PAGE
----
Often, when we talk about compassion, we immediately picture money being given to the poor, schools being built, loving the sick and praying for them in hospitals.
I have found that in discussions about compassion, this is the usual path we take. These are very much noble and loving things to do. In fact, I would like to think of this as evidence of compassion.
What is internal compassion ?
I was recently prompted to think more deeply on what internal compassion looks like. This is the part that is private. Where the focus is shifted away from what you have given or done but rather on what you are actually processing and feeling.
I remember a couple of years back during the Christmas season, I wanted to join some fellow friends on this giving quest. All we had to do was buy a few clothes, supplies for the orphans and send them to Zimbabwe. While this was a fantastic idea, I soon realised that I had no money to do this. I became restless and self-absorbed with how it would make me look if I did not contribute to this cause.
I found myself feeling a little upset seeing my friends post about the lovely gifts they were sending to the orphans. Instead of celebrating and being thankful, I was suddenly consumed with feelings of jealousy and self pity.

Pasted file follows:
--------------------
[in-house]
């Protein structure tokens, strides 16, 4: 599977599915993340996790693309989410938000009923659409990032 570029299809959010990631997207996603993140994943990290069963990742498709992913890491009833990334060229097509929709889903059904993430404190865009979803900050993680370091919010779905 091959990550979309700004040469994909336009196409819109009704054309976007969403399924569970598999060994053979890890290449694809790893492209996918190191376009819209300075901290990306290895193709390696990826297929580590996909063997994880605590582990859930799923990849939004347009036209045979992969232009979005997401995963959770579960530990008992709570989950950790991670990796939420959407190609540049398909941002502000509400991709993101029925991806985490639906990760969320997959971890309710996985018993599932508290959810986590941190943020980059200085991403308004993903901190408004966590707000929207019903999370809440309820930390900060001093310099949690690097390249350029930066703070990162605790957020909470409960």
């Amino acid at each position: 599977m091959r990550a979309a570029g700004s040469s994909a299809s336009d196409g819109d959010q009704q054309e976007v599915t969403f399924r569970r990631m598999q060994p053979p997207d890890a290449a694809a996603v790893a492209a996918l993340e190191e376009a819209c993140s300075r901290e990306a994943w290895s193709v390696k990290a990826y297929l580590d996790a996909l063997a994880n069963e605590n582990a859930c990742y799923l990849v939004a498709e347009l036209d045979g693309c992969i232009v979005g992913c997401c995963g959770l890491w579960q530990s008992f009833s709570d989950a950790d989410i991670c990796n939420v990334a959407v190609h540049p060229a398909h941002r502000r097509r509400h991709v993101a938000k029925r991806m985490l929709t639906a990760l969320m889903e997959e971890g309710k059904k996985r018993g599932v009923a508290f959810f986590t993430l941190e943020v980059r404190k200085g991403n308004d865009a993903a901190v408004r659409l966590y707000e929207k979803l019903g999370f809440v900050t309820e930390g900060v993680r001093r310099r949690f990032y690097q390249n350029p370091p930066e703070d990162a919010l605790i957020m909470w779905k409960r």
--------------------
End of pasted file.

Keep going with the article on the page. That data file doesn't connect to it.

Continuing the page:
The Bible compels us to keep our hearts with all vigilance, for from it flows the springs of life (Proverbs 4:23). So here was my challenge, to reflect on what was really in my heart when it came to compassion. If I didn't have the finances to show the evidence of what I call compassion, would I still be internally compassionate?
Social media vs God's given purpose
Is my compassion driven by the social media likes, the awards, the praises, the cute messages we get from the orphans and widows (not saying that this is wrong), or my compassion is genuinely driven by knowing God’s heart and seeing people "loved up"?
The external is great because it serves as the hard evidence but we must make sure that the source of that evidence is rooted from those private moments with God. That if no one said thank you, you would still give.
How many times have you said or heard someone say "I even sent them some money or I always do things for them but they don't ever call to say thank you to me"?
We love and seek glory as humans. At what point do we internally grow to a standard of learning to be compassionate even to the point of no appreciation?
In this season, let's reflect and get right with God in such a way that when we stretch our hands to give, we do it wholeheartedly because we just love.
If you are like me, where I have no money to give, rather than self-pity, perhaps give your time and pray or talk to someone. Let us be unreservedly compassionate this season, in our hearts first and then externally seeking no rewards for ourselves but faithfully serving those in need.
Vickie Storm is the Commissioning Editor for Religious Affairs.